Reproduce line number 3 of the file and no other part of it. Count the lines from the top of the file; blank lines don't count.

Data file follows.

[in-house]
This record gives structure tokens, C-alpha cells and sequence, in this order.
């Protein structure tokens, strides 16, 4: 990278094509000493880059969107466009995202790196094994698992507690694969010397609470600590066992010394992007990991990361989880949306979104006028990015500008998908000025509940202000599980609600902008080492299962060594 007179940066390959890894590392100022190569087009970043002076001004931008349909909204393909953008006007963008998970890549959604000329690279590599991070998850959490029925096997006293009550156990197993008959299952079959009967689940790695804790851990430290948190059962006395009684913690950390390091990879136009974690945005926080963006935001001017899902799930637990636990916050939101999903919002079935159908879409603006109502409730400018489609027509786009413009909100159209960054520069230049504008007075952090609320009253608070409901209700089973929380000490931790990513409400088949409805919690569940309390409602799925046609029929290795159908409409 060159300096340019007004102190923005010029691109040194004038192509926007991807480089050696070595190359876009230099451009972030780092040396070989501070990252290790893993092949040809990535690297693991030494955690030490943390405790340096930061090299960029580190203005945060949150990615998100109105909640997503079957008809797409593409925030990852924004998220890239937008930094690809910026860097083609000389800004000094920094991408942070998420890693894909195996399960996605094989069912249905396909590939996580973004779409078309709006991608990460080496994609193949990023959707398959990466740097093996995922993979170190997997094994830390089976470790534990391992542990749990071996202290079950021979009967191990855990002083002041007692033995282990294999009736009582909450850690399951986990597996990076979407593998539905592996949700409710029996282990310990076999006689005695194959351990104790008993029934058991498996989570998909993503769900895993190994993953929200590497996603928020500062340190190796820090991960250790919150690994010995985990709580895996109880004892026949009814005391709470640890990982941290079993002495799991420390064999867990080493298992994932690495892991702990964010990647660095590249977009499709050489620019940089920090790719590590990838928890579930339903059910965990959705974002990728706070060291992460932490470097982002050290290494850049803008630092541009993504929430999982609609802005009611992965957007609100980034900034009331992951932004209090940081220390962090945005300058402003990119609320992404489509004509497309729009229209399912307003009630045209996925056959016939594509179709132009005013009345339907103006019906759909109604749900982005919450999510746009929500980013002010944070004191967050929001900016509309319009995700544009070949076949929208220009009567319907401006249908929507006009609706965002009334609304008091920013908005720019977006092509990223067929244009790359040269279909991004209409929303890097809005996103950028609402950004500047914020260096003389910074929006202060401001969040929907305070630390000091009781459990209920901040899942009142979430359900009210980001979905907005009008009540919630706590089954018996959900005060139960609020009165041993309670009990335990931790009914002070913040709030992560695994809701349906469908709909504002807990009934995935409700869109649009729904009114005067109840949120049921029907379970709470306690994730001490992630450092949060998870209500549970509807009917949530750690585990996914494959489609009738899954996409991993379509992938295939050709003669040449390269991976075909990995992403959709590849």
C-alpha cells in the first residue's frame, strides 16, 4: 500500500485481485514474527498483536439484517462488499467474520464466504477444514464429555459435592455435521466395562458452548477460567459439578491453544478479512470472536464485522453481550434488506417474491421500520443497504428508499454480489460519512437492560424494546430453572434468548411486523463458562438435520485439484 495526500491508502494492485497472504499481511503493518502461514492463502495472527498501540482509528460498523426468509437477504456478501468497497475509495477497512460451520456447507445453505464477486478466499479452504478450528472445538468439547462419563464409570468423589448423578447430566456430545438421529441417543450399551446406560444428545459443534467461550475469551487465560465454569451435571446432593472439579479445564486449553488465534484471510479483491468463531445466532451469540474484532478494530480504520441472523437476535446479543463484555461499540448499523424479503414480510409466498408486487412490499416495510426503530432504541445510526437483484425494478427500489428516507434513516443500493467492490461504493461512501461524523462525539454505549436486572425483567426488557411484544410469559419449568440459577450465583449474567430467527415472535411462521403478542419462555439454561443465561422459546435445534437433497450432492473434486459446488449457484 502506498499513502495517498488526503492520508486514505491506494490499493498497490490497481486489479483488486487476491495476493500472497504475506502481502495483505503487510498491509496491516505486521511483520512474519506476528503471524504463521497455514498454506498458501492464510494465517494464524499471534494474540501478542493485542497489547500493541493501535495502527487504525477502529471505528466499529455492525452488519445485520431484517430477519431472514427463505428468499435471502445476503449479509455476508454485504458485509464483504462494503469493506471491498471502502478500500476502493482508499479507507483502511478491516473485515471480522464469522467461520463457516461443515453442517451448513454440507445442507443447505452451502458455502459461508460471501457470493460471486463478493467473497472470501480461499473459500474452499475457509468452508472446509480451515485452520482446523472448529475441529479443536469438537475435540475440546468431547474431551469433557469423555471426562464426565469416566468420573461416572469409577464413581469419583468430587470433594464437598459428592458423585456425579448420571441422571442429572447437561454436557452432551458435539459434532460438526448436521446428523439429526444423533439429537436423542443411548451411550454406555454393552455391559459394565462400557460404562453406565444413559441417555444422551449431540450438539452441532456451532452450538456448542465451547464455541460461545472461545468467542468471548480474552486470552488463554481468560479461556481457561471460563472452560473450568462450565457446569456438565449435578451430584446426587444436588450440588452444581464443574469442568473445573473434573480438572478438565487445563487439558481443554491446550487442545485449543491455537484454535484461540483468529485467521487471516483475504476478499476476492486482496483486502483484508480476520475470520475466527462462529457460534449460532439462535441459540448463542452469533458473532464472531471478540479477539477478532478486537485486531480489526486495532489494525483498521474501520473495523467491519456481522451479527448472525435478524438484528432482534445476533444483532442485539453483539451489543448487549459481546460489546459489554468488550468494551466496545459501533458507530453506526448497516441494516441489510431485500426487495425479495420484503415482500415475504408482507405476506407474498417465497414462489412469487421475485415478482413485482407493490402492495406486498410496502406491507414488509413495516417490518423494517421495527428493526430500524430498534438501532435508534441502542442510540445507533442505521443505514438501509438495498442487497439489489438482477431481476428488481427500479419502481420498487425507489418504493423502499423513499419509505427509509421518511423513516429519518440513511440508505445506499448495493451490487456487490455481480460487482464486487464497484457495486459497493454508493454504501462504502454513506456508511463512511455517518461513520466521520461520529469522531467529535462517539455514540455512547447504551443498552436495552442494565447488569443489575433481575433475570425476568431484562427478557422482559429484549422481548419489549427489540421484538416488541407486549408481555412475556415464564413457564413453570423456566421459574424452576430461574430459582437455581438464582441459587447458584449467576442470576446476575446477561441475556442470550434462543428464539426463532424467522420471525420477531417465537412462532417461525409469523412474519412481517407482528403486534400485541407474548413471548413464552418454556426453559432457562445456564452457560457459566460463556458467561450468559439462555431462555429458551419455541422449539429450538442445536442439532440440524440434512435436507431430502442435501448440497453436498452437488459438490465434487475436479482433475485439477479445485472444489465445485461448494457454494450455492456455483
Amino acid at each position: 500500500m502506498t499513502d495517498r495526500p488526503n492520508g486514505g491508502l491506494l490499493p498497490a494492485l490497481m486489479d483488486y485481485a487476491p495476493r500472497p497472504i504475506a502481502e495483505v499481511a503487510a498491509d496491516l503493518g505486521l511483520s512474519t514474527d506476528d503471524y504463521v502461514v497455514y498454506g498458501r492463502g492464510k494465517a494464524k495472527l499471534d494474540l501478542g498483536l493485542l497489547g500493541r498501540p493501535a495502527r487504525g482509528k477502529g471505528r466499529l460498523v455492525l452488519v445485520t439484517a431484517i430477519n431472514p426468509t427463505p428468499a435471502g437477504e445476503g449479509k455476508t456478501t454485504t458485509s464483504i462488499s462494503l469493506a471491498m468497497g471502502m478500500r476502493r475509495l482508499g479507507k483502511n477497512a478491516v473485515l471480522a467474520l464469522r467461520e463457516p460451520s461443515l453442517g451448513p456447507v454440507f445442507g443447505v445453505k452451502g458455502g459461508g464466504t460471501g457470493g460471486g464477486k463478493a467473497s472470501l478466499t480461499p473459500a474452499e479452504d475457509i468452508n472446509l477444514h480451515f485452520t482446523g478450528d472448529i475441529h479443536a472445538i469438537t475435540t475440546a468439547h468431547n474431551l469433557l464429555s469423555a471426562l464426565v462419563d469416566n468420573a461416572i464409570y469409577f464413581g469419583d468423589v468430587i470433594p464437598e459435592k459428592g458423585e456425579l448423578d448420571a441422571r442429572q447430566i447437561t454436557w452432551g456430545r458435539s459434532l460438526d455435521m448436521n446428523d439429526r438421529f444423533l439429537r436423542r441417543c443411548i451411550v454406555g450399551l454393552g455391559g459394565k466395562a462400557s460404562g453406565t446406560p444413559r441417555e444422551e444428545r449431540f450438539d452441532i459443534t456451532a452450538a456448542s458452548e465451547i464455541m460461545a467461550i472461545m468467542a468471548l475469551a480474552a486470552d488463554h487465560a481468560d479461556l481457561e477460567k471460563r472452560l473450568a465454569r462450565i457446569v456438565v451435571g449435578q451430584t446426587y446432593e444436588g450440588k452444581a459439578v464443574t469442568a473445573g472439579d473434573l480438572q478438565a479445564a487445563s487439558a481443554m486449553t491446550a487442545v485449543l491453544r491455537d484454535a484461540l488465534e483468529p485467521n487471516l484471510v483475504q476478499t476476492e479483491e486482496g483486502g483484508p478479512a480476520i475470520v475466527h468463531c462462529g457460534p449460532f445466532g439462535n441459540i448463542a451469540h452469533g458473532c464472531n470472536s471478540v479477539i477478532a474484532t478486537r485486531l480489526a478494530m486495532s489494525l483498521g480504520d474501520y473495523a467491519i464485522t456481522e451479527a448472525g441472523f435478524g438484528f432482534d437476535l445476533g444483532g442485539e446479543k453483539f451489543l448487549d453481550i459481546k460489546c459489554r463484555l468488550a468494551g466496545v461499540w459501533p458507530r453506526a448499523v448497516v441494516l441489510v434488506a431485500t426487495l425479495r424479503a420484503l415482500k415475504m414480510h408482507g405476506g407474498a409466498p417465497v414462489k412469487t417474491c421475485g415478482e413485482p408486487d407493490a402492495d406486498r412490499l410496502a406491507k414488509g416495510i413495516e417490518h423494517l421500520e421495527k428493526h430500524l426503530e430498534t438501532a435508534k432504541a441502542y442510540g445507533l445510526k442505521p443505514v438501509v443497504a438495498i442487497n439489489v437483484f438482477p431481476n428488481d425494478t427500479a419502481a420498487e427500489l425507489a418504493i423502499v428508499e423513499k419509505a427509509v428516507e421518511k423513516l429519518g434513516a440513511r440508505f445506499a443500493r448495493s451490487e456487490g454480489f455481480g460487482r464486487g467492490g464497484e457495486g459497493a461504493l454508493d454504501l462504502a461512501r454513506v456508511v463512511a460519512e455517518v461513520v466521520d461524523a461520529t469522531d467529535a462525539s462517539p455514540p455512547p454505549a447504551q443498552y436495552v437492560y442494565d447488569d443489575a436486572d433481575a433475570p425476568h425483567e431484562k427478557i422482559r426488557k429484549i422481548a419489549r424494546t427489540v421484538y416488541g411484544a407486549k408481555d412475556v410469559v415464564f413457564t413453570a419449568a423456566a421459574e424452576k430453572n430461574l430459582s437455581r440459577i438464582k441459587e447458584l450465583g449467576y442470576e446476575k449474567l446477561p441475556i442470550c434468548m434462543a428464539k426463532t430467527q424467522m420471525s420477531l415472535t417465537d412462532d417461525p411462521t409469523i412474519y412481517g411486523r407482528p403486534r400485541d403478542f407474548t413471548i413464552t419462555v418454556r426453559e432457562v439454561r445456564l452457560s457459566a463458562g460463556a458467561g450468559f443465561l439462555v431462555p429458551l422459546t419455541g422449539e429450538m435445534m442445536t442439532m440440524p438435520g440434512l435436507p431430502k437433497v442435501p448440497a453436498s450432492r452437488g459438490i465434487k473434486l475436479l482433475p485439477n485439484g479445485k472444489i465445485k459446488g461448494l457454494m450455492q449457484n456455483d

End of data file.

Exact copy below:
């Protein structure tokens, strides 16, 4: 990278094509000493880059969107466009995202790196094994698992507690694969010397609470600590066992010394992007990991990361989880949306979104006028990015500008998908000025509940202000599980609600902008080492299962060594 007179940066390959890894590392100022190569087009970043002076001004931008349909909204393909953008006007963008998970890549959604000329690279590599991070998850959490029925096997006293009550156990197993008959299952079959009967689940790695804790851990430290948190059962006395009684913690950390390091990879136009974690945005926080963006935001001017899902799930637990636990916050939101999903919002079935159908879409603006109502409730400018489609027509786009413009909100159209960054520069230049504008007075952090609320009253608070409901209700089973929380000490931790990513409400088949409805919690569940309390409602799925046609029929290795159908409409 060159300096340019007004102190923005010029691109040194004038192509926007991807480089050696070595190359876009230099451009972030780092040396070989501070990252290790893993092949040809990535690297693991030494955690030490943390405790340096930061090299960029580190203005945060949150990615998100109105909640997503079957008809797409593409925030990852924004998220890239937008930094690809910026860097083609000389800004000094920094991408942070998420890693894909195996399960996605094989069912249905396909590939996580973004779409078309709006991608990460080496994609193949990023959707398959990466740097093996995922993979170190997997094994830390089976470790534990391992542990749990071996202290079950021979009967191990855990002083002041007692033995282990294999009736009582909450850690399951986990597996990076979407593998539905592996949700409710029996282990310990076999006689005695194959351990104790008993029934058991498996989570998909993503769900895993190994993953929200590497996603928020500062340190190796820090991960250790919150690994010995985990709580895996109880004892026949009814005391709470640890990982941290079993002495799991420390064999867990080493298992994932690495892991702990964010990647660095590249977009499709050489620019940089920090790719590590990838928890579930339903059910965990959705974002990728706070060291992460932490470097982002050290290494850049803008630092541009993504929430999982609609802005009611992965957007609100980034900034009331992951932004209090940081220390962090945005300058402003990119609320992404489509004509497309729009229209399912307003009630045209996925056959016939594509179709132009005013009345339907103006019906759909109604749900982005919450999510746009929500980013002010944070004191967050929001900016509309319009995700544009070949076949929208220009009567319907401006249908929507006009609706965002009334609304008091920013908005720019977006092509990223067929244009790359040269279909991004209409929303890097809005996103950028609402950004500047914020260096003389910074929006202060401001969040929907305070630390000091009781459990209920901040899942009142979430359900009210980001979905907005009008009540919630706590089954018996959900005060139960609020009165041993309670009990335990931790009914002070913040709030992560695994809701349906469908709909504002807990009934995935409700869109649009729904009114005067109840949120049921029907379970709470306690994730001490992630450092949060998870209500549970509807009917949530750690585990996914494959489609009738899954996409991993379509992938295939050709003669040449390269991976075909990995992403959709590849």